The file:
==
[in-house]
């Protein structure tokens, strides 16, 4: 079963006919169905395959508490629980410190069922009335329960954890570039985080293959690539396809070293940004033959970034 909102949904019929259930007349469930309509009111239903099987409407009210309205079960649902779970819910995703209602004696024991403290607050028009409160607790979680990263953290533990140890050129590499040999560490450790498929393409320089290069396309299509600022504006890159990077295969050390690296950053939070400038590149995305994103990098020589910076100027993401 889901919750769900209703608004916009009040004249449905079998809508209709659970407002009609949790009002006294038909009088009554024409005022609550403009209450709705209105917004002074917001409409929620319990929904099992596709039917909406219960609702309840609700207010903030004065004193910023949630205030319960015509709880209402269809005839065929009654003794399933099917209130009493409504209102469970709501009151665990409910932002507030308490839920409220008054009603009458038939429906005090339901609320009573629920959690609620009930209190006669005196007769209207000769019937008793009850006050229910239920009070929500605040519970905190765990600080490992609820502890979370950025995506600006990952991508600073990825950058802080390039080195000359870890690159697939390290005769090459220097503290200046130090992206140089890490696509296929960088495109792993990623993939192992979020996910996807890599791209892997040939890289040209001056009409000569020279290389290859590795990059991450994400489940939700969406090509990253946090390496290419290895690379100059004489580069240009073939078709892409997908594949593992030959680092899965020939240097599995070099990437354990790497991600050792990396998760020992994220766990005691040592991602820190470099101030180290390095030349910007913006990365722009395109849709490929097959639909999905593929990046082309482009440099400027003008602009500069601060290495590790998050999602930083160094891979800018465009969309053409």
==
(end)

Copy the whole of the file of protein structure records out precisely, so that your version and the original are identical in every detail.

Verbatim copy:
[in-house]
């Protein structure tokens, strides 16, 4: 079963006919169905395959508490629980410190069922009335329960954890570039985080293959690539396809070293940004033959970034 909102949904019929259930007349469930309509009111239903099987409407009210309205079960649902779970819910995703209602004696024991403290607050028009409160607790979680990263953290533990140890050129590499040999560490450790498929393409320089290069396309299509600022504006890159990077295969050390690296950053939070400038590149995305994103990098020589910076100027993401 889901919750769900209703608004916009009040004249449905079998809508209709659970407002009609949790009002006294038909009088009554024409005022609550403009209450709705209105917004002074917001409409929620319990929904099992596709039917909406219960609702309840609700207010903030004065004193910023949630205030319960015509709880209402269809005839065929009654003794399933099917209130009493409504209102469970709501009151665990409910932002507030308490839920409220008054009603009458038939429906005090339901609320009573629920959690609620009930209190006669005196007769209207000769019937008793009850006050229910239920009070929500605040519970905190765990600080490992609820502890979370950025995506600006990952991508600073990825950058802080390039080195000359870890690159697939390290005769090459220097503290200046130090992206140089890490696509296929960088495109792993990623993939192992979020996910996807890599791209892997040939890289040209001056009409000569020279290389290859590795990059991450994400489940939700969406090509990253946090390496290419290895690379100059004489580069240009073939078709892409997908594949593992030959680092899965020939240097599995070099990437354990790497991600050792990396998760020992994220766990005691040592991602820190470099101030180290390095030349910007913006990365722009395109849709490929097959639909999905593929990046082309482009440099400027003008602009500069601060290495590790998050999602930083160094891979800018465009969309053409």